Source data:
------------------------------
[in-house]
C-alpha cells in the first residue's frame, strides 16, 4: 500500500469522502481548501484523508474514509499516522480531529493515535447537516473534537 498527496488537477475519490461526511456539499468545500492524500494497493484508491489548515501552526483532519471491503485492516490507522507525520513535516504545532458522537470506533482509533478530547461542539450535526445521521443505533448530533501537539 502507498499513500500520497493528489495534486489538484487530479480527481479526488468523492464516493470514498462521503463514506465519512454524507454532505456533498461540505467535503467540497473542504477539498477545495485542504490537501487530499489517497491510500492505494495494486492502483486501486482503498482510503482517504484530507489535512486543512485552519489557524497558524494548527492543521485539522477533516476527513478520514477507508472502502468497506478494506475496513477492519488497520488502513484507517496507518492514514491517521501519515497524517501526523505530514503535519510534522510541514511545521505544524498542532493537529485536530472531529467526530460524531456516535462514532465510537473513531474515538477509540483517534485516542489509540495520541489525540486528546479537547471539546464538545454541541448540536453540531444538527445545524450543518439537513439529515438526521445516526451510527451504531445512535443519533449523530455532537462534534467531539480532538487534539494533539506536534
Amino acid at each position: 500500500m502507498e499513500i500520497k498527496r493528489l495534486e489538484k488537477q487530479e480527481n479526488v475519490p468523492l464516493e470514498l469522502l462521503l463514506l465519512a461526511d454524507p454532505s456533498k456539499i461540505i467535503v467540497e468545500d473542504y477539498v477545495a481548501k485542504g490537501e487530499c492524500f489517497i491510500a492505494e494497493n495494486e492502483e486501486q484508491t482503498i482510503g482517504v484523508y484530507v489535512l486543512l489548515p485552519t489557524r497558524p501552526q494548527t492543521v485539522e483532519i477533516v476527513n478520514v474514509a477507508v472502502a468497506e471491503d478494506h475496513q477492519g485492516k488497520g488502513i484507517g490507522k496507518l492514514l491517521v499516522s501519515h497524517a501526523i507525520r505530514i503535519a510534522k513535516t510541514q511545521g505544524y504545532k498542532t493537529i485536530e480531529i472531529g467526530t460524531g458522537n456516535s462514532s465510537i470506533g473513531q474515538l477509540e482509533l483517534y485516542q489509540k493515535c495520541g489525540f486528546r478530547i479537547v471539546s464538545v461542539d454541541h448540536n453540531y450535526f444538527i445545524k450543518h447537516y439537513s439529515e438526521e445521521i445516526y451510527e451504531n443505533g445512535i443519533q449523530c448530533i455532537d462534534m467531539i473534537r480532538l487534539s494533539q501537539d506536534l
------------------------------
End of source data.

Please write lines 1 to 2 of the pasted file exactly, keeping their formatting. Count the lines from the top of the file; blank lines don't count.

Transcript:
[in-house]
C-alpha cells in the first residue's frame, strides 16, 4: 500500500469522502481548501484523508474514509499516522480531529493515535447537516473534537 498527496488537477475519490461526511456539499468545500492524500494497493484508491489548515501552526483532519471491503485492516490507522507525520513535516504545532458522537470506533482509533478530547461542539450535526445521521443505533448530533501537539 502507498499513500500520497493528489495534486489538484487530479480527481479526488468523492464516493470514498462521503463514506465519512454524507454532505456533498461540505467535503467540497473542504477539498477545495485542504490537501487530499489517497491510500492505494495494486492502483486501486482503498482510503482517504484530507489535512486543512485552519489557524497558524494548527492543521485539522477533516476527513478520514477507508472502502468497506478494506475496513477492519488497520488502513484507517496507518492514514491517521501519515497524517501526523505530514503535519510534522510541514511545521505544524498542532493537529485536530472531529467526530460524531456516535462514532465510537473513531474515538477509540483517534485516542489509540495520541489525540486528546479537547471539546464538545454541541448540536453540531444538527445545524450543518439537513439529515438526521445516526451510527451504531445512535443519533449523530455532537462534534467531539480532538487534539494533539506536534